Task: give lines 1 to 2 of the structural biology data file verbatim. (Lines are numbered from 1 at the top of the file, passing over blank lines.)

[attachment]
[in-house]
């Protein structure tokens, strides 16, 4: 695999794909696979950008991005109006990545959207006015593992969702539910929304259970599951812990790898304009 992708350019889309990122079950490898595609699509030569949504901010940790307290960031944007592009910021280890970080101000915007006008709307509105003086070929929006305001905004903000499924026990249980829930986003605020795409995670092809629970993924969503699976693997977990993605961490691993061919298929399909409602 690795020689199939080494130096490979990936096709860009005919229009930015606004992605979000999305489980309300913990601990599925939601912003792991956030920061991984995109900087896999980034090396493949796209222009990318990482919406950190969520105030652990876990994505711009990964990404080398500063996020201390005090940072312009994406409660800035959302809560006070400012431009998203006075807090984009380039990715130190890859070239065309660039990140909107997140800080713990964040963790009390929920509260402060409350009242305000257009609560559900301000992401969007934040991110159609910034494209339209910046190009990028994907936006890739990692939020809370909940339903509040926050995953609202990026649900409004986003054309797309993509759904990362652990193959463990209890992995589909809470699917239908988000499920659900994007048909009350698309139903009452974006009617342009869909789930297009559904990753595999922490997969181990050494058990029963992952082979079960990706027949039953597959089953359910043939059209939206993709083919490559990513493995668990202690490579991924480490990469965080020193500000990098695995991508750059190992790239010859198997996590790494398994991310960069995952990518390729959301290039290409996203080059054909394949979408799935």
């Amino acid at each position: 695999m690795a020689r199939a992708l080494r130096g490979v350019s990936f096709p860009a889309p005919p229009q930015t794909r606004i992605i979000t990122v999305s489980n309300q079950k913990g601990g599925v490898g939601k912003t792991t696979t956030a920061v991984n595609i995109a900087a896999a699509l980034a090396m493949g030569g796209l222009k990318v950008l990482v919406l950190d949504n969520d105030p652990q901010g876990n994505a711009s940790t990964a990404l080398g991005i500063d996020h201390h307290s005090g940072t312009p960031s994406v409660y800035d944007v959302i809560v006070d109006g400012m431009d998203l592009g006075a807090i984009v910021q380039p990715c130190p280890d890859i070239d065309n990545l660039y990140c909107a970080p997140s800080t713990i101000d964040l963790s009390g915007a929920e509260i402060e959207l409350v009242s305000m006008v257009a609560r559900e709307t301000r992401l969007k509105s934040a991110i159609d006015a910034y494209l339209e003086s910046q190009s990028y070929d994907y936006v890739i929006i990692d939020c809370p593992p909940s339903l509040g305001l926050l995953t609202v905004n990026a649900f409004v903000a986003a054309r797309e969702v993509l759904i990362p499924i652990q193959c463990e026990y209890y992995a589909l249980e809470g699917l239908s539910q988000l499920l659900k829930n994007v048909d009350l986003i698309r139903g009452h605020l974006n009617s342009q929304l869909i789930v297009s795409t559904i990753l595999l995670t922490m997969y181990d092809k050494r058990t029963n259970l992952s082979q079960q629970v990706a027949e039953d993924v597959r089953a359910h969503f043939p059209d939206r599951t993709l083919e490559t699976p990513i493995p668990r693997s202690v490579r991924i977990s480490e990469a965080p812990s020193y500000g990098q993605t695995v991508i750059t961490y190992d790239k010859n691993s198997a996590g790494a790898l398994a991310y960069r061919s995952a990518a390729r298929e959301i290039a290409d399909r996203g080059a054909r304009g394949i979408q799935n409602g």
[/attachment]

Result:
[in-house]
């Protein structure tokens, strides 16, 4: 695999794909696979950008991005109006990545959207006015593992969702539910929304259970599951812990790898304009 992708350019889309990122079950490898595609699509030569949504901010940790307290960031944007592009910021280890970080101000915007006008709307509105003086070929929006305001905004903000499924026990249980829930986003605020795409995670092809629970993924969503699976693997977990993605961490691993061919298929399909409602 690795020689199939080494130096490979990936096709860009005919229009930015606004992605979000999305489980309300913990601990599925939601912003792991956030920061991984995109900087896999980034090396493949796209222009990318990482919406950190969520105030652990876990994505711009990964990404080398500063996020201390005090940072312009994406409660800035959302809560006070400012431009998203006075807090984009380039990715130190890859070239065309660039990140909107997140800080713990964040963790009390929920509260402060409350009242305000257009609560559900301000992401969007934040991110159609910034494209339209910046190009990028994907936006890739990692939020809370909940339903509040926050995953609202990026649900409004986003054309797309993509759904990362652990193959463990209890992995589909809470699917239908988000499920659900994007048909009350698309139903009452974006009617342009869909789930297009559904990753595999922490997969181990050494058990029963992952082979079960990706027949039953597959089953359910043939059209939206993709083919490559990513493995668990202690490579991924480490990469965080020193500000990098695995991508750059190992790239010859198997996590790494398994991310960069995952990518390729959301290039290409996203080059054909394949979408799935």